How Matt Peet's Wigan conquered the rugby league world in 66 games

In less than three seasons as head coach, Matt Peet has won the Grand Final, Challenge Cup, League Leaders' Shield and World Club Challenge. So, just how did the Wigan native do it?

Peet's meteoric rise: How did he make it to the top?

Barely three seasons in charge at Wigan Warriors, and the four trophies on offer for Matt Peet have been won.

To put into context, it is like winning the Premier League, Champions League, FA Cup, and Carabao Cup Final in fewer than three seasons at one club. That is a feat only completed by Alex Ferguson, Pep Guardiola, and Jurgen Klopp.

Peet's rise to the top of the sport was very much an unconventional one, with the Wigan head coach having never played professional rugby league.

While experience on the pitch is often seen as a key tenet for head coaches across sport, Peet is the newest example that game knowledge and player management can be built from more than having played the sport at the highest level.

To understand the 39-year-old's coaching career is to understand his connection to the town he grew up in.

A born-and-bred Wigan lad, Peet was raised in a family which had an obsession with Wigan Warriors and was raised to idolise the teams he watched at Central Park.

Coming from a northern rugby league town, Peet played the sport at amateur level, but once he realised a professional contract was not on the cards, he turned his attention elsewhere.

After completing an English degree at Manchester Metropolitan University, Peet began his coaching ascent.

Volunteer work at his local club Westhoughton Lions turned into helping with Wigan's reserve side 13 years ago.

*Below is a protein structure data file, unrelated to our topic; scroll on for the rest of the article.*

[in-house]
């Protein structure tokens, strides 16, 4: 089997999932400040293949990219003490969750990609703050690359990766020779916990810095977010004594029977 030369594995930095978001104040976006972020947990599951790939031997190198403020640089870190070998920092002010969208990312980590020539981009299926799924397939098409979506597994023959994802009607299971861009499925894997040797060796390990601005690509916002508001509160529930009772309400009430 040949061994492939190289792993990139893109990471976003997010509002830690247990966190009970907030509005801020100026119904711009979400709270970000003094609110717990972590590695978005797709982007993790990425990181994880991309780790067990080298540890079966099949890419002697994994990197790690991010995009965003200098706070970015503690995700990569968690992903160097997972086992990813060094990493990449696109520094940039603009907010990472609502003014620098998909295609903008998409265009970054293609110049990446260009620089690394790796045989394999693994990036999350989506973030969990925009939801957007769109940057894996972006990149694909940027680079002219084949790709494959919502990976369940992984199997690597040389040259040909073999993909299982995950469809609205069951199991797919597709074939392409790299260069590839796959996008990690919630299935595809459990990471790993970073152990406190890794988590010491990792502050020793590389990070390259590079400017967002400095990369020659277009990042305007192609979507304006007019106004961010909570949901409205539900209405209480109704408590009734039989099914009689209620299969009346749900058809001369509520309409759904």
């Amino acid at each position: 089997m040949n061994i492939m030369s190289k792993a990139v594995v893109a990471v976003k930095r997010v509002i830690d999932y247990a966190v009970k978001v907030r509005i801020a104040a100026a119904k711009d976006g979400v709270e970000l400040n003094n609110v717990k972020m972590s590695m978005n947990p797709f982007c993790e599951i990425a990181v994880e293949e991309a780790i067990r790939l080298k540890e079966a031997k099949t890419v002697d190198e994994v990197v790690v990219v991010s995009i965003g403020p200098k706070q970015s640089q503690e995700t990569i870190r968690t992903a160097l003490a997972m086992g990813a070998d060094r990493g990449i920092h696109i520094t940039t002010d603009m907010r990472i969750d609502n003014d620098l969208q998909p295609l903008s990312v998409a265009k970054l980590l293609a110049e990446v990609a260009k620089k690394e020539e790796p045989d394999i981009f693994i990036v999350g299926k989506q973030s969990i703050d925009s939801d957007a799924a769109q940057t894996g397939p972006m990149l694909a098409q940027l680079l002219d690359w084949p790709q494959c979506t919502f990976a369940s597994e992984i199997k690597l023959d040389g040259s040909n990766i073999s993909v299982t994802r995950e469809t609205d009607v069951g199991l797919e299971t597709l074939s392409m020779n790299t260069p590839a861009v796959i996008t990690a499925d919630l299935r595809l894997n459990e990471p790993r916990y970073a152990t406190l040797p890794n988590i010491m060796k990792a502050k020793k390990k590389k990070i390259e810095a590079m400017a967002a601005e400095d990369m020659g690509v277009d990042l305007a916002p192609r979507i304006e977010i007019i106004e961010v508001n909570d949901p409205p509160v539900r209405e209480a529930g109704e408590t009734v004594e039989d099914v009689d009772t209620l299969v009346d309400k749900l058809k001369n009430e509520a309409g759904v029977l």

His hard work and passion for the job saw Peet move up the ranks at the Warriors, becoming the head of youth and, after a short move to rugby union with Sale Sharks as their head of performance, Peet returned to his boyhood club as assistant coach.

Four years later, he was at the golden gate: He was offered the job of head coach of Wigan Warriors...

The rookie year: One trophy down, three to go!

If you speak to most new head coaches, if they could secure one thing in their first season in charge, it would be a trophy and Peet got just that.

Although his side were knocked out in the semi-finals on their hunt for a Grand Final win, rivals St Helens eventually taking the spoils against Leeds Rhinos, Peet had joy in the summer as his side lifted the Challenge Cup.

With the Challenge Cup at Tottenham Hotspur Stadium as a one-off, Peet's side sealed victory with a last-gasp try from Liam Marshall, crossing in the 77th minute to beat Huddersfield Giants 16-14.

As a child, Peet was one of the thousands from the town who would make what was then the annual pilgrimage to Wembley at a time when Wigan lifted the Challenge Cup for an unprecedented eight years running.

The 20-14 victory over Widnes in 1993 and Martin Offiah's iconic length-of-the-field try as Wigan overcame Leeds 26-16 the following year are the memories which stood out in particular for Peet, not to mention the post-match celebrations on the bus home.

Now, Peet got to experience those celebrations in the changing rooms, with his players, as a Challenge Cup-winning head coach...

The 'sophmore season': One to remember as Wigan claim Grand Final glory

Peet's second year in charge of Wigan proved even more profitable than the first, 24 wins and just eight losses across the Super League season proving why his side were becoming the team people needed and wanted to beat.

Wigan clinched the League Leaders' Shield on the final day of the regular season, beating out Catalans Dragons and St Helens on point difference to add the second tick to Peet's trophy list.

Then, the big moment arrived: A shot for glory at the big dance at Old Trafford.

It was Wigan's first chance to claim the trophy since 2018 and Peet's side made it count, with a Marshall try and two Harry Smith penalties clinching a 10-2 victory over the Dragons.

"It feels good and it's been a long time coming. Myself and Rads [chief executive Kris Radlinski] started talking about what we wanted to achieve over the next few years a couple of years ago, and we're building," Peet said after the match.